Thursday, 9 May 2019
I’m currently preparing a course making post and rung stools inspired by Mike Abbott’s book Going With the Grain. These stools are delightful and a great introduction to riving and shaving green wood as well as greenwood joinery. I’m trying to condense it down to a one day course, but I think that might be a bit ambitious. One of the problems here is that the rungs would ideally be dried out overnight before doing the joinery. This means that the mortice in the, still green, legs will shrink slightly as they dry creating a very tight joint with the dried out tenons. If the rungs are not dry enough then the tenons will shrink too and the joint could become loose. I’m experimenting with drying the rungs out in the oven and hoping that the time it takes to make the legs (and to eat lunch) will be enough to bring the moisture content down sufficiently.
One of the things I love about this kind of stool is that you can get pleasing results with less than ideal wood. Most of my wood is salvaged/saved from the tree surgeons chipper. This means that more often than not it has been cut down from an urban setting where it wasn’t competing for light and is therefore not very straight. This can mean bendy grain and lots of knots, which is not really ideal for furniture making.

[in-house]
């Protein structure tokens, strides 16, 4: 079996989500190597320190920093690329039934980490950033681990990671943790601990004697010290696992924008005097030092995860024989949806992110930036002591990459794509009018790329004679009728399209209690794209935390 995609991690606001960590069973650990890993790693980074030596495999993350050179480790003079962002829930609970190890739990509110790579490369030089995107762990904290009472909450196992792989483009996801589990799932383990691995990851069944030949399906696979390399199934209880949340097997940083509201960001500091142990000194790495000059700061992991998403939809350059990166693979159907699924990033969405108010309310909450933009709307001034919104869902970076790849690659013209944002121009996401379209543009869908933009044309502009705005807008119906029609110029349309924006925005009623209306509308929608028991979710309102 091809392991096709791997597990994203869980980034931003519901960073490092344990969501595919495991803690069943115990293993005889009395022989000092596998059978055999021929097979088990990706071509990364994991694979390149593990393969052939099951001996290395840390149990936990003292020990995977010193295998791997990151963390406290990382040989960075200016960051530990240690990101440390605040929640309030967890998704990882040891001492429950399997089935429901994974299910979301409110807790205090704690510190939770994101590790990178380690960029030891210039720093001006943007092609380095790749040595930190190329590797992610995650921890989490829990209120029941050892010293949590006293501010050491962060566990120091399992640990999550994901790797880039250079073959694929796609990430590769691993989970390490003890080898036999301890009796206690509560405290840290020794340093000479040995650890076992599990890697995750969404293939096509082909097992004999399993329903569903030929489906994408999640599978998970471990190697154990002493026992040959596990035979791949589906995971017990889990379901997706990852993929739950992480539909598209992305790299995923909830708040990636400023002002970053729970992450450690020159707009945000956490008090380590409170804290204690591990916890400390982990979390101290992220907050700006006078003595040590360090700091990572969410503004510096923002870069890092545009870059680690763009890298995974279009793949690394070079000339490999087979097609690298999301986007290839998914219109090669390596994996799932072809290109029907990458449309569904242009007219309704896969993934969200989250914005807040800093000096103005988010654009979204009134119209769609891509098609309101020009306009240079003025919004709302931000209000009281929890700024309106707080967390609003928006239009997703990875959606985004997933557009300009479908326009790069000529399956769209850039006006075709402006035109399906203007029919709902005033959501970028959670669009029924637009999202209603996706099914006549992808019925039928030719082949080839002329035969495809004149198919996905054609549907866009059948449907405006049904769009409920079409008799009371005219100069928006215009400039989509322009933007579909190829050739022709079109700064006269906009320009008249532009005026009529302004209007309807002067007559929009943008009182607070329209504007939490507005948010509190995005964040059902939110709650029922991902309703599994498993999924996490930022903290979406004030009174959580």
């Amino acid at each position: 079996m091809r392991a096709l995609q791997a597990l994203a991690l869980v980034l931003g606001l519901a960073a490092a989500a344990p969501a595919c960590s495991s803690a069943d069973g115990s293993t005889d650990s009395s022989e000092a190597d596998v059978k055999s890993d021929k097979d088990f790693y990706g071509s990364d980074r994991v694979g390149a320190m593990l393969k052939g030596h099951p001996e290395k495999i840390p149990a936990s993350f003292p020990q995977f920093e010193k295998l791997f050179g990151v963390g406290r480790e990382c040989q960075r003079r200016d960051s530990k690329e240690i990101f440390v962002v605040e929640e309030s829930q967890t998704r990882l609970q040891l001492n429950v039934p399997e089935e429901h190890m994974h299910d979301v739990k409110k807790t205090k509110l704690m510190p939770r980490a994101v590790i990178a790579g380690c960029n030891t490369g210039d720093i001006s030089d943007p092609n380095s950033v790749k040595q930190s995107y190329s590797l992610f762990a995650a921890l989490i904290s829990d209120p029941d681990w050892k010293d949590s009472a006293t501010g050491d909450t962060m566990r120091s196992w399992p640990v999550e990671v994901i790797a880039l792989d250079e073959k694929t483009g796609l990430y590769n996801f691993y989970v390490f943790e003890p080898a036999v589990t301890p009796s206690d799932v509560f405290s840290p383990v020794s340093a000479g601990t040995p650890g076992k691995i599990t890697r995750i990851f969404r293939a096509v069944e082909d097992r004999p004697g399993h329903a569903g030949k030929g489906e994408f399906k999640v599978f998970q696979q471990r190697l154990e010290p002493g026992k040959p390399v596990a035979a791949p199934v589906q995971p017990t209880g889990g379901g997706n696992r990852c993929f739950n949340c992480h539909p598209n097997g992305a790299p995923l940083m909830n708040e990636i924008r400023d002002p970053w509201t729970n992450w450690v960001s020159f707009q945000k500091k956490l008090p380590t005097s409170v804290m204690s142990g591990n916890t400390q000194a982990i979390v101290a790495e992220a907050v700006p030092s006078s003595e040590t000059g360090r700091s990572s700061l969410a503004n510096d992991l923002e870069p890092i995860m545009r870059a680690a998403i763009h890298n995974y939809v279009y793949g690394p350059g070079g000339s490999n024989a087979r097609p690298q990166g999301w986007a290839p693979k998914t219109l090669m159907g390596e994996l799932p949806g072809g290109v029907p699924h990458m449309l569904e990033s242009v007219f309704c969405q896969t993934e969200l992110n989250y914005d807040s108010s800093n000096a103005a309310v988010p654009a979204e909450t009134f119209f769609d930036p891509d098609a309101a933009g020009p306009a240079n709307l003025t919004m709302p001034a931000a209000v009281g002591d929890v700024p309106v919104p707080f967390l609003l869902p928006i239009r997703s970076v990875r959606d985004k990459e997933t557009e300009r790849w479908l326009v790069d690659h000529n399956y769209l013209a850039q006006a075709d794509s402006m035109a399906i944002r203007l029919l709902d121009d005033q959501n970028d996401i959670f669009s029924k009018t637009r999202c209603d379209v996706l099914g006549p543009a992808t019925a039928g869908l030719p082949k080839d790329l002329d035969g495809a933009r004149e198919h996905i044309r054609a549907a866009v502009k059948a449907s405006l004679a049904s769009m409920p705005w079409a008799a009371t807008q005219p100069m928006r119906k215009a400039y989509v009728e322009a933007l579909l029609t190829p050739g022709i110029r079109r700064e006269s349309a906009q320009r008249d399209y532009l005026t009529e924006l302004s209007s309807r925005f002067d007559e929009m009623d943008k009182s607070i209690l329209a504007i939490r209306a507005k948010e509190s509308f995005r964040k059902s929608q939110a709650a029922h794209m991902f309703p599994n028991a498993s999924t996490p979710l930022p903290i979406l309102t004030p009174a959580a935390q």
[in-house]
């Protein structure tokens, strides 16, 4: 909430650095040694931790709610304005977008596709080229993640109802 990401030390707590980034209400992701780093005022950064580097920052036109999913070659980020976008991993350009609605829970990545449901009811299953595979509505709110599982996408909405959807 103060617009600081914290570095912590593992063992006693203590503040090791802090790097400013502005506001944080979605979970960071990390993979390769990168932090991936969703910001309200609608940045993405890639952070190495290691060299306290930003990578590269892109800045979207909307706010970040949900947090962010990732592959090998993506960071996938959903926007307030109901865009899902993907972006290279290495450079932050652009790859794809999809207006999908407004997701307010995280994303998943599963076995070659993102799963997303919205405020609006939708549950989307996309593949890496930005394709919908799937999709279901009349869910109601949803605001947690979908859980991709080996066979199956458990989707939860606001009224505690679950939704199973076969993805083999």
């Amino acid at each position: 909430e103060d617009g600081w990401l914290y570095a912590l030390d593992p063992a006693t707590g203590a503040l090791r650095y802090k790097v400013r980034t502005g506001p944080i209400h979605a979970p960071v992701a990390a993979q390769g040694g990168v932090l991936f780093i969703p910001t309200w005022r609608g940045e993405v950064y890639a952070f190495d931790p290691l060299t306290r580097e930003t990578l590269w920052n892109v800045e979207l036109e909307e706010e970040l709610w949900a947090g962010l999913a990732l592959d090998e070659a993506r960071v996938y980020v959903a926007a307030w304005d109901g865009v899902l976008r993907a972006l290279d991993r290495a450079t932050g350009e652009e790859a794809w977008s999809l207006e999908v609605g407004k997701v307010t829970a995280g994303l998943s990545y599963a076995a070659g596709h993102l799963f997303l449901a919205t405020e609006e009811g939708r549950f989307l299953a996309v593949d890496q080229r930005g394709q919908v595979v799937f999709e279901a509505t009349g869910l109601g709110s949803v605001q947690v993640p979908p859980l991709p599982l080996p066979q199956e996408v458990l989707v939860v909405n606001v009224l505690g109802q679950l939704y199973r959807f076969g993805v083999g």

With this kind of stool it doesn’t really matter, in fact I think it adds to its charm. Wonky legs? Fine. Included knots? Not a problem. These are a great example of functional, user made furniture. Furniture of necessity.
These stools are currently being tested rigorously by my three boys. Sometimes they sit on them, but more often they are launch pads for their indoor acrobatics or construction elements for their dens. They are definitely proving to be functional, but they are also beautiful. Their imperfections make them lively and unique and remind us of the nature of natural materials.